He watched as they rolled out of Marblehead, and through the next town, Swampscott, and its small downtown strip, then out along King’s Beach Road. Ted stared out at the ocean, and the the large rocks that jutted out from the shore in long, peninsular patterns. He thought of how he always preferred to sit out on those rocks during beach season.

They were so large and smooth. Free of sand, and other people. So black they looked to him now, wet beneath the clouds. Slick and treacherous even. He looked quickly away and back to the water, but the sea too, looked cold and dark. He closed his eyes tightly and tried to imagine the beach in the warm months, with the glare of the summer sun reflecting off everything. He thought of how it caught the gleaming chrome of cars and chairs, making the water sparkle, and the sand sometimes too hot for bare feet.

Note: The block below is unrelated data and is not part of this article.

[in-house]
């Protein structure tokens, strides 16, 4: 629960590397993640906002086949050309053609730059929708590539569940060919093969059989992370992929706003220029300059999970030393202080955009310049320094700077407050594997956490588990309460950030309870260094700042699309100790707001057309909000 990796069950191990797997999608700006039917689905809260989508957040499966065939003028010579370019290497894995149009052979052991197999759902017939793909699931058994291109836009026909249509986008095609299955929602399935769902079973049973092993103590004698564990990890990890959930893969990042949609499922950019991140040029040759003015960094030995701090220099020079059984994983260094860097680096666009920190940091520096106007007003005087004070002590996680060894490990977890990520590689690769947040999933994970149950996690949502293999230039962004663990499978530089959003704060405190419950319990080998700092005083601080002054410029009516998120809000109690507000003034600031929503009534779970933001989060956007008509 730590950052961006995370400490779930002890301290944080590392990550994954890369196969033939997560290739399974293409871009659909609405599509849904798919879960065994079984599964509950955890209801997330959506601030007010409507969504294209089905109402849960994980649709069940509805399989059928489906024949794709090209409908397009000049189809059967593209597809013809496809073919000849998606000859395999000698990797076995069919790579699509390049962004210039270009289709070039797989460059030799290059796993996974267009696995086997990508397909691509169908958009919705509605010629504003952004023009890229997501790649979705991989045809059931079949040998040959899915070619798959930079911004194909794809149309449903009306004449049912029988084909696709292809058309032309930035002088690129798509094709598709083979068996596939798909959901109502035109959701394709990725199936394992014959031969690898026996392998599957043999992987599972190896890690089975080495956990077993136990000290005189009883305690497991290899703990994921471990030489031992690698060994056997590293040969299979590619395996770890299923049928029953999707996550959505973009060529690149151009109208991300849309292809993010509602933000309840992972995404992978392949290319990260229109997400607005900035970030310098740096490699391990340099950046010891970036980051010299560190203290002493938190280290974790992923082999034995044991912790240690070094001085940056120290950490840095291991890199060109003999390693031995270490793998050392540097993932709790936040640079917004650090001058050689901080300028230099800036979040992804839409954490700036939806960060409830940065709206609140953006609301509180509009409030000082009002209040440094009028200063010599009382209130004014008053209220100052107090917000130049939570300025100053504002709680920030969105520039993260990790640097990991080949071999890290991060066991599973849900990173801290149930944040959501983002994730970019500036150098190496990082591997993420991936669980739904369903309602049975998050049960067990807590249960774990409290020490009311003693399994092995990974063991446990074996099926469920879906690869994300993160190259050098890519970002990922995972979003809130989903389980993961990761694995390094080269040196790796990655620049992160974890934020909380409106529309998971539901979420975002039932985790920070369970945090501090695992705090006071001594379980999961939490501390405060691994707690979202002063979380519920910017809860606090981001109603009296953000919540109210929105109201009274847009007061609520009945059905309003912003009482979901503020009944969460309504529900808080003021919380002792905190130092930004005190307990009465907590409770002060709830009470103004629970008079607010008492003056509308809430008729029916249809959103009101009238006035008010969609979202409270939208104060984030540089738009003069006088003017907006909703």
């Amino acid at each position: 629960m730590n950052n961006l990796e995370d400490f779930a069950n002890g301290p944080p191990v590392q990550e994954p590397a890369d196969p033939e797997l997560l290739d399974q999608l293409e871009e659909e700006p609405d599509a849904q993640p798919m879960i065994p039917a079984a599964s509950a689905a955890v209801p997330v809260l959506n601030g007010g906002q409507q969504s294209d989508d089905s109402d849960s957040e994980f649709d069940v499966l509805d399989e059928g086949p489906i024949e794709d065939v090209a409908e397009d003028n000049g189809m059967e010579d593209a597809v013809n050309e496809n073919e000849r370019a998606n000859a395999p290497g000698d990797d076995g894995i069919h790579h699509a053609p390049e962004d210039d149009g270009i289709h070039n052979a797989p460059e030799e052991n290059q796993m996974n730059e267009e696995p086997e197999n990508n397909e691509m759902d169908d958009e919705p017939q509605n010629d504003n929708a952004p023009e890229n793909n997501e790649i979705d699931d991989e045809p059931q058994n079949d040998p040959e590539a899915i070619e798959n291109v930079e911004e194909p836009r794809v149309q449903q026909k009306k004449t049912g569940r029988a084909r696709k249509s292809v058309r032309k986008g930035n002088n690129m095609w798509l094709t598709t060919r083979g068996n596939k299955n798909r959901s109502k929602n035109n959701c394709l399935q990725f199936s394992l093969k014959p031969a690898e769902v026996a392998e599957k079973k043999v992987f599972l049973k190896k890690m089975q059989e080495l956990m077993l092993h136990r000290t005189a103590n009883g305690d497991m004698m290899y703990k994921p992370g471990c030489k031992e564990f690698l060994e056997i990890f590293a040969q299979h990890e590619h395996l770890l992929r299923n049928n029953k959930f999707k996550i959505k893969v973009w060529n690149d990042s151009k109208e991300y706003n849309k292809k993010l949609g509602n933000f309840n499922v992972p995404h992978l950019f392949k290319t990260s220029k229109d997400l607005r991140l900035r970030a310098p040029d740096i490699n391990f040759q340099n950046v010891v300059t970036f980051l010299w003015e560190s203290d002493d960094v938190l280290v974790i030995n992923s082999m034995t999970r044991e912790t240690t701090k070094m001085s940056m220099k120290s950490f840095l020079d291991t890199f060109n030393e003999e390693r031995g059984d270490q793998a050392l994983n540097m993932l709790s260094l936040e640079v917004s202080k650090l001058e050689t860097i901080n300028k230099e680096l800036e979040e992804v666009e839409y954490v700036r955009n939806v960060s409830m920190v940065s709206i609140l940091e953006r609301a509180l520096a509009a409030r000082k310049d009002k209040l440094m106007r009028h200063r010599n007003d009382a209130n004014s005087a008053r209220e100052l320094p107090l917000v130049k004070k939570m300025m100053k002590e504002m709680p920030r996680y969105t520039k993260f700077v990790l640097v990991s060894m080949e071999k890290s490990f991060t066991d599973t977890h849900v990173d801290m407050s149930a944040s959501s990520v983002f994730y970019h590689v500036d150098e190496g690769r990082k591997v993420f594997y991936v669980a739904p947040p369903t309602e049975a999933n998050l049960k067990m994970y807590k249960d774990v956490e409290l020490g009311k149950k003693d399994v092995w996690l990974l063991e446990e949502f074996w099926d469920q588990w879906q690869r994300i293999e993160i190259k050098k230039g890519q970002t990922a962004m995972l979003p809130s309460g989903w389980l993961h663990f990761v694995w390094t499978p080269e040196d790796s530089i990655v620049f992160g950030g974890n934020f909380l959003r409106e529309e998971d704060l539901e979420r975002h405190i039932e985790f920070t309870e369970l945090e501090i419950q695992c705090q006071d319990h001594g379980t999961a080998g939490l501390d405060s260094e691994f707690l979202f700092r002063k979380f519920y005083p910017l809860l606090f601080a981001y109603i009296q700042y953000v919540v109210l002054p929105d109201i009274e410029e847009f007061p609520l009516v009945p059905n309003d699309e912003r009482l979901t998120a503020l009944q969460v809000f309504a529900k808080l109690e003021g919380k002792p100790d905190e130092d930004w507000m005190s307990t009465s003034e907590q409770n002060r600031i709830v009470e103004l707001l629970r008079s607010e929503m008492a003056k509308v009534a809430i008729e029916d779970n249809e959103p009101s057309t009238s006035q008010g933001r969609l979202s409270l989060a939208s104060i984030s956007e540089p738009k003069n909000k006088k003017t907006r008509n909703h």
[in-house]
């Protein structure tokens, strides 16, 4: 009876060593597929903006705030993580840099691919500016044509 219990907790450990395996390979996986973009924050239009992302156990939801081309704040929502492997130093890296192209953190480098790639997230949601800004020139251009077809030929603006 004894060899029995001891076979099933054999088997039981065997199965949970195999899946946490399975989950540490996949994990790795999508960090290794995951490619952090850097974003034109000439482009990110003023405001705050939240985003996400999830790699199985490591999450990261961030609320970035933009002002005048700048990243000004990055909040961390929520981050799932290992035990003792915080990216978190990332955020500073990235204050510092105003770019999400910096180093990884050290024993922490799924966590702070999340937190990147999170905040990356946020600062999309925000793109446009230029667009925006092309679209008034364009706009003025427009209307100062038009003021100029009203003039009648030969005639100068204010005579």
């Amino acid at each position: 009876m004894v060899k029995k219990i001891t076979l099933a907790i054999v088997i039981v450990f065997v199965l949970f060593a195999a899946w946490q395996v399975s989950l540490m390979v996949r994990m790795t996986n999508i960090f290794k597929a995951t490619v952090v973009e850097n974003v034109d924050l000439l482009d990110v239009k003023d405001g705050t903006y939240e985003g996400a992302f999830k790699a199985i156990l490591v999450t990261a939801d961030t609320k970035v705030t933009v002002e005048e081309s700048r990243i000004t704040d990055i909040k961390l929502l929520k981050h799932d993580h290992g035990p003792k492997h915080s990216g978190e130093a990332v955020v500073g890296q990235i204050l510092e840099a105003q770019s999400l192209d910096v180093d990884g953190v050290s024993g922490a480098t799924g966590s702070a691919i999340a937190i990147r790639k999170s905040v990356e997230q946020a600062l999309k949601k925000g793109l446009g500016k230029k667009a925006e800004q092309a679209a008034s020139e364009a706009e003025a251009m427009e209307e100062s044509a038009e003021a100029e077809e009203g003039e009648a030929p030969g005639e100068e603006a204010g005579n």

At times when Ted was on the bus he would read. Other times, if the bus bus wasn’t too crowded and he could get comfortable, he would sit back, close his eyes, and doze in and out of a light sleep. Sometimes, though, he played a little game in which he pretended to be tour guide of sorts: he gave himself a tour as if he were highlighting and explaining parts of the ride.

“Ah, here we are in Lynn, Massachusetts, ladies and gentlemen,” he said quietly, under the rumble and whine of the engine as it downshifted and pulled into Central Square.